New Historian

US Anti-Immigration Party Nominates Presidential Candidate

Know nothing soap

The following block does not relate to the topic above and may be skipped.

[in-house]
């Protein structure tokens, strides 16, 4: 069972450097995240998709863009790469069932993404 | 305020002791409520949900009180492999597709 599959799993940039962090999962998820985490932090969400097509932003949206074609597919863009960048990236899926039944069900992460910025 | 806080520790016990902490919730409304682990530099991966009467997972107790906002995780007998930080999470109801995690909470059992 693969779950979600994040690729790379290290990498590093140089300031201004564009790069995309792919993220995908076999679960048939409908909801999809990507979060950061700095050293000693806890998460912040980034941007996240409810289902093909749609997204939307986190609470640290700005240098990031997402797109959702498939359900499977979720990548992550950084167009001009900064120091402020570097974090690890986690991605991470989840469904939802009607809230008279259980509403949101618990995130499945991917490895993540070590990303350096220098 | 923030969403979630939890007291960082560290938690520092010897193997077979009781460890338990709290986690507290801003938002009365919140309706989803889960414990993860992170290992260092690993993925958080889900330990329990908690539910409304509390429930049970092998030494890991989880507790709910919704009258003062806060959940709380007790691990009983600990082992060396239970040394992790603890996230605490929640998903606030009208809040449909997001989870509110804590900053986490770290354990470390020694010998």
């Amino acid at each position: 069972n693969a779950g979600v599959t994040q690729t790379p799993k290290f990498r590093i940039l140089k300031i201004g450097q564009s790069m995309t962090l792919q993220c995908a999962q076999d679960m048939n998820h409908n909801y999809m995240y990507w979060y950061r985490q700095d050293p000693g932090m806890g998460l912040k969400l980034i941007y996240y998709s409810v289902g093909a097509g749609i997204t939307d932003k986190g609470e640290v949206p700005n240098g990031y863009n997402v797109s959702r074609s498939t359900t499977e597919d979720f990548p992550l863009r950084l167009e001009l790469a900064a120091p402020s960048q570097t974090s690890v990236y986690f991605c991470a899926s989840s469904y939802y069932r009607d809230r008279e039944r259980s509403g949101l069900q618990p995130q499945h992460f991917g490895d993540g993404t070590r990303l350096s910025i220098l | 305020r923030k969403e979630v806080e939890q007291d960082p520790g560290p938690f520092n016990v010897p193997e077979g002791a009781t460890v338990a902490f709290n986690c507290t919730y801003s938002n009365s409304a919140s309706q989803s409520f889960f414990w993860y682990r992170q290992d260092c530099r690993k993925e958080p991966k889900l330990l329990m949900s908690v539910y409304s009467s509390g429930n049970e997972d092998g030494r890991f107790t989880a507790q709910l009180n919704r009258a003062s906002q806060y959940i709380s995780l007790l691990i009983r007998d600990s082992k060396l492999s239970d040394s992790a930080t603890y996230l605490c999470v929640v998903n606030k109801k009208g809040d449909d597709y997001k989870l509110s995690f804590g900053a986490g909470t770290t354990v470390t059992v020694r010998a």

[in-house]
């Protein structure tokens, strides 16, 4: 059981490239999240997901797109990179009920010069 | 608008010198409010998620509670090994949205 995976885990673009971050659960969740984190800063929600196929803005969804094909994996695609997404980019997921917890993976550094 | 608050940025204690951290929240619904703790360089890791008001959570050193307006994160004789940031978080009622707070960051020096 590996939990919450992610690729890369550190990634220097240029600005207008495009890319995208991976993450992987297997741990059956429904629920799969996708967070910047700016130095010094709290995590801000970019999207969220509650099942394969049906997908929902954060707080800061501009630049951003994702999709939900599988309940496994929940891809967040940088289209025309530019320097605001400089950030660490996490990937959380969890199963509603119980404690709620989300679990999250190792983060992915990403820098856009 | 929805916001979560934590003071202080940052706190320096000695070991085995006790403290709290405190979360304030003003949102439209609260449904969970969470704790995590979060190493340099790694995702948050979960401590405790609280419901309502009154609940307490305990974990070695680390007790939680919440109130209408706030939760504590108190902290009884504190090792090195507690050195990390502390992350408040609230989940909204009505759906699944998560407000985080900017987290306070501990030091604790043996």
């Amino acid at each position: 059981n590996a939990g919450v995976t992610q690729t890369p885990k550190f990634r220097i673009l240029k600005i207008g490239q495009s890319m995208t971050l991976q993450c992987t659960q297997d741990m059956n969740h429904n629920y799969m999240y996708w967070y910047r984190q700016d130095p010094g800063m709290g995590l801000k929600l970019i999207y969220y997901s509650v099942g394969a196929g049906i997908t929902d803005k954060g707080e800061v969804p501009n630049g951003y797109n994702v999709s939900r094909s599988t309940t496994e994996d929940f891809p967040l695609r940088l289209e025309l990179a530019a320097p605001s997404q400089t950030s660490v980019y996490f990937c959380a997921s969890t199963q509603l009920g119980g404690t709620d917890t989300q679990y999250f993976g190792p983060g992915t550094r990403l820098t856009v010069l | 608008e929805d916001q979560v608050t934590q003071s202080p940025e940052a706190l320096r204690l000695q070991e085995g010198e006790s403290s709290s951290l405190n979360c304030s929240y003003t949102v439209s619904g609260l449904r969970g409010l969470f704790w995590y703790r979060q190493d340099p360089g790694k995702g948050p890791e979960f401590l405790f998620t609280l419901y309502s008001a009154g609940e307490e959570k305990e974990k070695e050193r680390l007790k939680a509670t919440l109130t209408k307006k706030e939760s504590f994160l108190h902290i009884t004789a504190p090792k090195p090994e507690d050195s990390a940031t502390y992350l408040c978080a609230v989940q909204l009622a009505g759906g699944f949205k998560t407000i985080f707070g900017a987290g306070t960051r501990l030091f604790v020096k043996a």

<![CDATA[Highlighting just how long standing concern over immigration is as a political issue, the 18th February marks 160 years since the American Party convened to nominate its first presidential candidate. At a time when discussions over immigration dominate the US electoral caucuses, and political debate in Europe is shaped by the flow of migration into the continent, the anniversary is particularly revealing of the political background to these issues. Put simply, immigration was the American Party's chief concern. It was made of Americans who over the previous decades had become increasingly fearful that a massive wave of immigration to the USA was starting to change the country's identity. The party developed the nickname 'The Know Nothing Party' as a consequence of its origins in secretive nativist societies in the early 1850s whose members denied all knowledge of the movement's existence. The 18th February, 1856, meeting of the party in Philadelphia saw Millard Fillmore of New York nominated as its presidential candidate, with Andrew Donelson of Tennessee chosen as his running mate. Significantly, the party had completely ditched the secretive element of its existence, making clear its position as a serious political party. Anti-immigrant sentiment had started to become prevalent in the United States during the 1840s. On the west coast, a huge influx of immigrants from China and Japan had made their way to the United States in search of work. On the east coast, massive waves had started arriving from Europe, particularly Ireland, Italy and Germany. This diverse influx of immigrants began to draw resentment from those born in the United States. Conflicts occurred in US cities several times in the first half of the nineteenth century, highlighting a growing tension between those whose parents and grandparents had immigrated to the US, and the more recent arrivals. In July 1844, riots broke out in Philadelphia, with nativists battling Irish immigrants. Twenty people were killed, with several Catholic schools and churches being burned down. A nativist movement, the origin of the American Party, started to form around the United States in the later part of the 1840s. It took two main forms: several small political parties, such as the Nativist Party, which were explicitly anti-immigration, and secretive societies which sprung up in East Coast cities, such as the Order of Americans and the Order of the Star-Spangled Banner. These secretive organisations, whose leaders remained mysterious, endeavoured to keep immigrants out of the USA, and prevent those already in from gaining positions of power and influence. Along with the common fears of increased labour competition and foreign cultures that drive anti-immigration movements, Irish and Italian immigrants were targeted in particular due to their origins in Catholic countries. Continuing an idea which had been present in Europe since the Reformation, it was argued that Catholics' loyalty would be to the Pope, rather than any government. Over the years these seemingly disparate nativist groups grew in popularity, and by 1854 managed to shock the political establishment. A disgruntled faction of Whig politicians sided with the 'Know-Nothings', and ran for office in several US states. The scale of the American Party's rapid ascent is shocking, by 1855 its supporters had elected 43 candidates to the House of Representatives and five senators, alongside thousands of government officials. By 1856 they were ready to consider a run for the presidency. Ultimately the issue that divided the United States in this period, slavery, also divided the American Party, leading to its collapse. Many anti-slavery members of the party defected to the Republican party, and in the subsequent election Fillmore only succeeded in capturing the state of Maryland. Just as soon as it had arisen the party entered a sharp decline, virtually disappearing by 1860. The onset of the US Civil War revealed that concern over slavery was a far more divisive issue than immigration. ]]>

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